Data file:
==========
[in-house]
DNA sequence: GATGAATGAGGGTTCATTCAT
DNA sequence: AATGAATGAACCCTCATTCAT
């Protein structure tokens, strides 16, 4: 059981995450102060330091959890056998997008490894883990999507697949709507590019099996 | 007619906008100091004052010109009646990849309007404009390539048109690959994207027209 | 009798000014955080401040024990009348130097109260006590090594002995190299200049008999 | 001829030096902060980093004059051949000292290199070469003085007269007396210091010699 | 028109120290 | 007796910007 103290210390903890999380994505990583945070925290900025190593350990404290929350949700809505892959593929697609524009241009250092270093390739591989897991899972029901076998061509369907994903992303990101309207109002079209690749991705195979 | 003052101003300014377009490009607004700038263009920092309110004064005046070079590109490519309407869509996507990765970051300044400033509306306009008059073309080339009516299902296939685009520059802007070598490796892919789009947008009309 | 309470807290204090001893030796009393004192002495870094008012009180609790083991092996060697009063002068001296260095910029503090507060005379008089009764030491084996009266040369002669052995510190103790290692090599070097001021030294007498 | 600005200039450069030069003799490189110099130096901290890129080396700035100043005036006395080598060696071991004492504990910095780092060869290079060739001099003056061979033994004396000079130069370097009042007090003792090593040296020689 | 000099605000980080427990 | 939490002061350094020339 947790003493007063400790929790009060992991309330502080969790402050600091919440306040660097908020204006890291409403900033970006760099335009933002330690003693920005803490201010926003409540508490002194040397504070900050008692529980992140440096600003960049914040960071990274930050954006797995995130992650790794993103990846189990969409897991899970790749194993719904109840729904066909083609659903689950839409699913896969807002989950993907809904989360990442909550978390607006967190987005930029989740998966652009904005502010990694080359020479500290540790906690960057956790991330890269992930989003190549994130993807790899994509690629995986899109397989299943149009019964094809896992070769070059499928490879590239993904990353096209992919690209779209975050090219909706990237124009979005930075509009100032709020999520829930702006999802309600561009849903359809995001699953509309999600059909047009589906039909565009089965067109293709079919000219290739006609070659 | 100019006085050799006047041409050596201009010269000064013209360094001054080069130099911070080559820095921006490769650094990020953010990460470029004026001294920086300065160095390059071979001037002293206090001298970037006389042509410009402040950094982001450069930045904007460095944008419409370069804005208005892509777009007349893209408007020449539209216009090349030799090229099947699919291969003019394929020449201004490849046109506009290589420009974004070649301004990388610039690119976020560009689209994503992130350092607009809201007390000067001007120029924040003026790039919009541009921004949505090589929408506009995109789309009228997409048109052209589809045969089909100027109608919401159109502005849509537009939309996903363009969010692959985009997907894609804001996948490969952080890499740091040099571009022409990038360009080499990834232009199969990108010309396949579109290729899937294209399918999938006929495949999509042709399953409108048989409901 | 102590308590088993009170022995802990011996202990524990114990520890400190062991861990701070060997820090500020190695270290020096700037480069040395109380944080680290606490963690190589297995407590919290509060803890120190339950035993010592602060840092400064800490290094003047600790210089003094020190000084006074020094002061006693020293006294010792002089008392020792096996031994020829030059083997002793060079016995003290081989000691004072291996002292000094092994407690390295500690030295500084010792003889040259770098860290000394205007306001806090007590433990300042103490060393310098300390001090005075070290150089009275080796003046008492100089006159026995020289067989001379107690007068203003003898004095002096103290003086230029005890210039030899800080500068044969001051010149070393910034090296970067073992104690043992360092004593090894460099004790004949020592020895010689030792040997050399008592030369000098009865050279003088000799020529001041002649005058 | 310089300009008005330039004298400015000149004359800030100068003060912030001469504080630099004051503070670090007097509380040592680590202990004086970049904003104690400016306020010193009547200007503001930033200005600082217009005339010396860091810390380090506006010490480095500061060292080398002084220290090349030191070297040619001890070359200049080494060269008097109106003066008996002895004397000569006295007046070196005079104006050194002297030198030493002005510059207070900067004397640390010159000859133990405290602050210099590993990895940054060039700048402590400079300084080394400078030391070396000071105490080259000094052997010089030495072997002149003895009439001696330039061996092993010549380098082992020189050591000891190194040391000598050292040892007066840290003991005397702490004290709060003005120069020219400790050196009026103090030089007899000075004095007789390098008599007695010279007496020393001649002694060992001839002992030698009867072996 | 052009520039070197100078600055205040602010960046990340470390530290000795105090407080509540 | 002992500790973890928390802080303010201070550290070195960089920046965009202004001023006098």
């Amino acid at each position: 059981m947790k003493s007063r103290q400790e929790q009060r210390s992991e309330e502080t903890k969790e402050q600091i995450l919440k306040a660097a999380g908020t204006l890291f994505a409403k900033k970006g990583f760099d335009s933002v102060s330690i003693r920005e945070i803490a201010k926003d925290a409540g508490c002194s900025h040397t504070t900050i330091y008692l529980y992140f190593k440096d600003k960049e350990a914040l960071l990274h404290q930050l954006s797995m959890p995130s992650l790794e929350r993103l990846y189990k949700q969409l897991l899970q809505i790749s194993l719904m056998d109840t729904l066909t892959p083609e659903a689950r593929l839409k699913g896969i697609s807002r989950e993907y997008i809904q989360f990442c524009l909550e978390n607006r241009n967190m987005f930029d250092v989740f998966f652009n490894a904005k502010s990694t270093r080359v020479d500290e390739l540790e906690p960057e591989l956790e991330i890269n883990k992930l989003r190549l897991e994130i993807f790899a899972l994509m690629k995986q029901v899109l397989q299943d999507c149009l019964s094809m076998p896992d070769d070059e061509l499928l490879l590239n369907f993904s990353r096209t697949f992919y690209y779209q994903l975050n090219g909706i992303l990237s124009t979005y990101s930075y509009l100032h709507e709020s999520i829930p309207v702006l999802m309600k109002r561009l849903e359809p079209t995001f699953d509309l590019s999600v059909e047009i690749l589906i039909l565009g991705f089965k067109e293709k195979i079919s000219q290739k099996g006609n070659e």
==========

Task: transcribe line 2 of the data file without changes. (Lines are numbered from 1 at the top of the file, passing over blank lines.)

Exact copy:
DNA sequence: GATGAATGAGGGTTCATTCAT